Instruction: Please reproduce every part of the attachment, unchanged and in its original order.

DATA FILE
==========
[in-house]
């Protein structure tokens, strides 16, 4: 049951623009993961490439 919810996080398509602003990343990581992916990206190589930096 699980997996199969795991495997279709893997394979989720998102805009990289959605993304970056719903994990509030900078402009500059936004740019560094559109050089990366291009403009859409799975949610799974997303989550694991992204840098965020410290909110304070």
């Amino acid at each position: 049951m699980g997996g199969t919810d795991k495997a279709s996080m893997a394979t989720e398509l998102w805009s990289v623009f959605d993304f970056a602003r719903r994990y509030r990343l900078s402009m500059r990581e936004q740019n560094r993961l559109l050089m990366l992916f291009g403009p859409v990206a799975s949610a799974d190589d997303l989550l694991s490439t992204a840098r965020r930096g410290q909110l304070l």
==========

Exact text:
[in-house]
């Protein structure tokens, strides 16, 4: 049951623009993961490439 919810996080398509602003990343990581992916990206190589930096 699980997996199969795991495997279709893997394979989720998102805009990289959605993304970056719903994990509030900078402009500059936004740019560094559109050089990366291009403009859409799975949610799974997303989550694991992204840098965020410290909110304070």
């Amino acid at each position: 049951m699980g997996g199969t919810d795991k495997a279709s996080m893997a394979t989720e398509l998102w805009s990289v623009f959605d993304f970056a602003r719903r994990y509030r990343l900078s402009m500059r990581e936004q740019n560094r993961l559109l050089m990366l992916f291009g403009p859409v990206a799975s949610a799974d190589d997303l989550l694991s490439t992204a840098r965020r930096g410290q909110l304070l």